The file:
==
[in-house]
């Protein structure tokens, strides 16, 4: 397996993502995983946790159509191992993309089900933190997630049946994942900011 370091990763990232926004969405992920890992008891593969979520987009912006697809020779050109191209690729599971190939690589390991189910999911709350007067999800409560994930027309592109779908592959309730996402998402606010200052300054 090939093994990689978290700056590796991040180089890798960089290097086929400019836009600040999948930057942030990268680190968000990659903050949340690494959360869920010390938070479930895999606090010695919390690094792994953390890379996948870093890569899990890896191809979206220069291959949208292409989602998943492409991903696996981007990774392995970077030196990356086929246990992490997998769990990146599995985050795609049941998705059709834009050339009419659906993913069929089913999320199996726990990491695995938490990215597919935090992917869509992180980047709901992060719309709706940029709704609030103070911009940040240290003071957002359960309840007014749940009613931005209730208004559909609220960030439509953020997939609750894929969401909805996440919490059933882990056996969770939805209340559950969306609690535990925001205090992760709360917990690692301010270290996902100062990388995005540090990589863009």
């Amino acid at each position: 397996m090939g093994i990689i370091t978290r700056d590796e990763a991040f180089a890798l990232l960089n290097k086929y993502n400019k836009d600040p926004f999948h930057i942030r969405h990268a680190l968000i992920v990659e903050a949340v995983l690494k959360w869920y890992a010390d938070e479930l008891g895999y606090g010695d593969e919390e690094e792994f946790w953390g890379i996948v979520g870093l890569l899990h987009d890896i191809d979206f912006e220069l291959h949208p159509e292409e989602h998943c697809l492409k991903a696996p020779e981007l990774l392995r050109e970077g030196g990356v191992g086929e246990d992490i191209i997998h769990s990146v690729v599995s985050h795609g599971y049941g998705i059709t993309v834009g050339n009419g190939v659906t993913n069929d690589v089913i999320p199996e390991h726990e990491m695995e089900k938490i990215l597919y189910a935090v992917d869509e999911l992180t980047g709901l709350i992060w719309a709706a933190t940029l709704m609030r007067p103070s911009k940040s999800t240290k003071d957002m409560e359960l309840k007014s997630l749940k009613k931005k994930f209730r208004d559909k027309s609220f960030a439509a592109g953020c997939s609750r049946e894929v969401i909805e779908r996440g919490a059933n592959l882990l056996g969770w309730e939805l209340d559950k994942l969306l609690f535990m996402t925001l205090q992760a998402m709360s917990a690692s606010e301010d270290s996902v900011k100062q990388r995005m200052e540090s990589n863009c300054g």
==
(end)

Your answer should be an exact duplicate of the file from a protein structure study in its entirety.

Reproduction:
[in-house]
């Protein structure tokens, strides 16, 4: 397996993502995983946790159509191992993309089900933190997630049946994942900011 370091990763990232926004969405992920890992008891593969979520987009912006697809020779050109191209690729599971190939690589390991189910999911709350007067999800409560994930027309592109779908592959309730996402998402606010200052300054 090939093994990689978290700056590796991040180089890798960089290097086929400019836009600040999948930057942030990268680190968000990659903050949340690494959360869920010390938070479930895999606090010695919390690094792994953390890379996948870093890569899990890896191809979206220069291959949208292409989602998943492409991903696996981007990774392995970077030196990356086929246990992490997998769990990146599995985050795609049941998705059709834009050339009419659906993913069929089913999320199996726990990491695995938490990215597919935090992917869509992180980047709901992060719309709706940029709704609030103070911009940040240290003071957002359960309840007014749940009613931005209730208004559909609220960030439509953020997939609750894929969401909805996440919490059933882990056996969770939805209340559950969306609690535990925001205090992760709360917990690692301010270290996902100062990388995005540090990589863009």
């Amino acid at each position: 397996m090939g093994i990689i370091t978290r700056d590796e990763a991040f180089a890798l990232l960089n290097k086929y993502n400019k836009d600040p926004f999948h930057i942030r969405h990268a680190l968000i992920v990659e903050a949340v995983l690494k959360w869920y890992a010390d938070e479930l008891g895999y606090g010695d593969e919390e690094e792994f946790w953390g890379i996948v979520g870093l890569l899990h987009d890896i191809d979206f912006e220069l291959h949208p159509e292409e989602h998943c697809l492409k991903a696996p020779e981007l990774l392995r050109e970077g030196g990356v191992g086929e246990d992490i191209i997998h769990s990146v690729v599995s985050h795609g599971y049941g998705i059709t993309v834009g050339n009419g190939v659906t993913n069929d690589v089913i999320p199996e390991h726990e990491m695995e089900k938490i990215l597919y189910a935090v992917d869509e999911l992180t980047g709901l709350i992060w719309a709706a933190t940029l709704m609030r007067p103070s911009k940040s999800t240290k003071d957002m409560e359960l309840k007014s997630l749940k009613k931005k994930f209730r208004d559909k027309s609220f960030a439509a592109g953020c997939s609750r049946e894929v969401i909805e779908r996440g919490a059933n592959l882990l056996g969770w309730e939805l209340d559950k994942l969306l609690f535990m996402t925001l205090q992760a998402m709360s917990a690692s606010e301010d270290s996902v900011k100062q990388r995005m200052e540090s990589n863009c300054g």